Past returns are often negatively correlated with those in the future, and not the opposite.
Earlier this week, we discussed some of the academic literature surrounding historical versus current valuations as a metric for forecasting future returns. We learned that because there’s so much variation over time in the equity risk premium, there isn’t any methodology that will produce highly accurate forecasts of stock returns. Stocks are risky investments, no matter the horizon.
However, we do know that starting valuations clearly matter—a whole lot. We also know they are a far more accurate predictor of returns over the next decade than historical returns. The correlation between historical returns and the next 10 years of actual returns even had the wrong (negative) sign.
Furthermore, we know higher starting values mean future expected returns are lower, and vice versa. But we also know there’s still a wide dispersion of potential outcomes for which we must prepare when developing an investment plan.
So how should you address the problems surrounding the difficulty of forecasting returns? We think the best way to deal with the issue of probabilistic forecasts is to use a Monte Carlo simulator.
Monte Carlo simulations require a set of assumptions regarding time horizon, initial investment, asset allocation, withdrawals, savings, retirement income, rate of inflation, correlation among different asset classes and—very importantly—return distributions of the portfolio.
Monte Carlo Simulations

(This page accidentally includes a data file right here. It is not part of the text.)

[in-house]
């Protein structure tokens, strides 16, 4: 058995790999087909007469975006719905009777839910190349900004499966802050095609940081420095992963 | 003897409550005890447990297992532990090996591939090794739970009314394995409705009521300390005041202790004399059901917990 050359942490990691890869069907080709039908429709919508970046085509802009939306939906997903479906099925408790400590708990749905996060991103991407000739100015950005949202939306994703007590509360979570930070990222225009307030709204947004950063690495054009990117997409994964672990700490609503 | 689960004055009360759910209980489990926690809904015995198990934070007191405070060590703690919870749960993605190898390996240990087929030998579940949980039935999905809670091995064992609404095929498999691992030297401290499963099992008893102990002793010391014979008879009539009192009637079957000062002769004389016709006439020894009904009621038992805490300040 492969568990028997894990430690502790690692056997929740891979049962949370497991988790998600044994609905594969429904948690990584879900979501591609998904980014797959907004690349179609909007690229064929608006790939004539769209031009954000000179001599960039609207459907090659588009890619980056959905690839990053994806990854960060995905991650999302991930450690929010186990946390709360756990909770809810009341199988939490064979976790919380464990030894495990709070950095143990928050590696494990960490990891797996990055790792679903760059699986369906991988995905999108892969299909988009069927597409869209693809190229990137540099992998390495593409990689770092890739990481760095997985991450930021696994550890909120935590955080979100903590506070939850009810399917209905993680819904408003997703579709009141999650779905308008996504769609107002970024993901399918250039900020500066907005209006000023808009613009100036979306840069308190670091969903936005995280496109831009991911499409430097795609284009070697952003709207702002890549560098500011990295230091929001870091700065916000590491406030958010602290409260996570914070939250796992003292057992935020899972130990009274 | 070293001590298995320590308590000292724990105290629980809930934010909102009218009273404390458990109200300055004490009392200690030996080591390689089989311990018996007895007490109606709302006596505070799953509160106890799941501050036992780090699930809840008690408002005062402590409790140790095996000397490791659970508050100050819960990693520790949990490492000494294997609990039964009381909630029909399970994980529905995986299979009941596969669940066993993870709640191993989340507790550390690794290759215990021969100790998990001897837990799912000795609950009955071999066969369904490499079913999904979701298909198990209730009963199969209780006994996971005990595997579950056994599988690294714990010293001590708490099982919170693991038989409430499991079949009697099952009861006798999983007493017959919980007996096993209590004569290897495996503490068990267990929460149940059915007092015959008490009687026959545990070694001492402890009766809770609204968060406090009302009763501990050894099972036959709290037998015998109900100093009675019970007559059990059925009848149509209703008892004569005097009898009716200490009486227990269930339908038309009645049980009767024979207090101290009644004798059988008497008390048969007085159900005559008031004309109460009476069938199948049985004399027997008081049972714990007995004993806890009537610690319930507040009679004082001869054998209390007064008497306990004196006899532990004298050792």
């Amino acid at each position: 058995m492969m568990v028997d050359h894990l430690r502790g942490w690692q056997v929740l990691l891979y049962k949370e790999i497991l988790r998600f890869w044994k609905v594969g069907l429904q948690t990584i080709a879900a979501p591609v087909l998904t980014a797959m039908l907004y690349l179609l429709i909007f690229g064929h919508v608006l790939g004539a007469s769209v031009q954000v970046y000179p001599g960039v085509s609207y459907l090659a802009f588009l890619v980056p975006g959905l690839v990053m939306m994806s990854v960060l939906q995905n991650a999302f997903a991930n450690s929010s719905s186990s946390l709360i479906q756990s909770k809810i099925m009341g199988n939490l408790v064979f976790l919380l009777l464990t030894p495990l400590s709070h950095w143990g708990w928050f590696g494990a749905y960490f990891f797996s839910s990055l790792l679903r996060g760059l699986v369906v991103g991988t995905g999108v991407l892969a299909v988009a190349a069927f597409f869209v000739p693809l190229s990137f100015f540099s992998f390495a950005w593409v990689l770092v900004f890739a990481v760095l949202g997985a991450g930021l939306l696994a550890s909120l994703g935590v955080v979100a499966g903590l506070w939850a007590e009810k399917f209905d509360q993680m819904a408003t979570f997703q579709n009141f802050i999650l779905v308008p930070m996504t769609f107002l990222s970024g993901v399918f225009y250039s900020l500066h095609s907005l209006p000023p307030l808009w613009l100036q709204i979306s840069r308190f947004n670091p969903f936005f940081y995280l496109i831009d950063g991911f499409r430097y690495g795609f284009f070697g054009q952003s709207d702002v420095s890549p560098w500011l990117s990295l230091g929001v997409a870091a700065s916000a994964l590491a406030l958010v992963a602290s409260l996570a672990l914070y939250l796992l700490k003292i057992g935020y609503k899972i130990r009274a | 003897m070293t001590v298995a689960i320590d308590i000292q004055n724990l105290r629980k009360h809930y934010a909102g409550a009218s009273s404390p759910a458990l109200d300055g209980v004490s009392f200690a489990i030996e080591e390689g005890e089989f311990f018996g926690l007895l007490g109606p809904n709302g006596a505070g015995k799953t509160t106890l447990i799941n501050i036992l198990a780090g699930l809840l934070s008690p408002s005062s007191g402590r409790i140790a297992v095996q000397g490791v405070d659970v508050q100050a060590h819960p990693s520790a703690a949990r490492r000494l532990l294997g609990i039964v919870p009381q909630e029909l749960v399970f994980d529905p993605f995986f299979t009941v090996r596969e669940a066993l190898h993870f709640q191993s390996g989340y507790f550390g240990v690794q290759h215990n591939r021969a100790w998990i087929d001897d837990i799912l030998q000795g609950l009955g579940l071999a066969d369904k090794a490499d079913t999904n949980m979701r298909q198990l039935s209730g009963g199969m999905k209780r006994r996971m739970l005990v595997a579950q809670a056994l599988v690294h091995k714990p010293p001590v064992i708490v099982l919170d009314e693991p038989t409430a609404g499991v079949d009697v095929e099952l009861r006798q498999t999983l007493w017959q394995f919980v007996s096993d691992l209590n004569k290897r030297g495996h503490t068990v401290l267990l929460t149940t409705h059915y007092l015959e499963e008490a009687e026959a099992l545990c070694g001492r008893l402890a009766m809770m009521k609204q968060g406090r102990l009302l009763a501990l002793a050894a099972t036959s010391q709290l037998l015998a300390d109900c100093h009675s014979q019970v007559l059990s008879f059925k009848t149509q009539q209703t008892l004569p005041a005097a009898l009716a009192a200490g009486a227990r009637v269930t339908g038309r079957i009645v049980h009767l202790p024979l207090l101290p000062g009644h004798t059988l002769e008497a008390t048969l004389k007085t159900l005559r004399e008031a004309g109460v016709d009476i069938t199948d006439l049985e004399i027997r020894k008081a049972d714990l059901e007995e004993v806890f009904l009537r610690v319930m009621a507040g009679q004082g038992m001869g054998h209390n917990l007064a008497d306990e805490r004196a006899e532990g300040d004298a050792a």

In Monte Carlo simulation programs, the growth of an investment portfolio is determined by two important inputs: portfolio average expected return and portfolio volatility, which is represented by the standard deviation measure. It’s important to note that the Monte Carlo simulation is not used to predict returns. The forecasted returns are one of the inputs.
Based on these two inputs, the Monte Carlo simulation program generates a sequence of random returns from which one result is applied in each year of the simulation’s time frame. The process is repeated thousands of times to calculate the likelihood of possible outcomes and their potential distributions.
It allows an investor to look at a number of alternative scenarios, including ones where returns will be well below expectations. The evidence we discussed earlier this week has shown such outcomes are quite possible.
Being forewarned about the potential for adverse events allows investors to prepare for the various possible outcomes. That includes putting in place a contingency plan of action (or “plan B”) to be implemented if a “black swan”—a major unexpected event—appears.
The plan should detail what actions will be taken if financial assets fall to such a degree that the investor runs an unacceptably high level of risk of failure. For individuals, those actions might include remaining in, or returning to, the work force, reducing current spending, reducing the financial goal, selling a home and/or moving to a location with a lower cost of living.
Monte Carlo simulations also provide another important benefit. They allow investors to view the outcomes of various strategies and examine how marginal adjustments in asset allocation, savings rate and withdrawal rate change the odds of these outcomes. Looking at various alternatives will help you determine the right asset allocation for your unique situation.
Larry Swedroe is the director of research for the BAM Alliance, a community of more than 140 independent registered investment advisors throughout the country.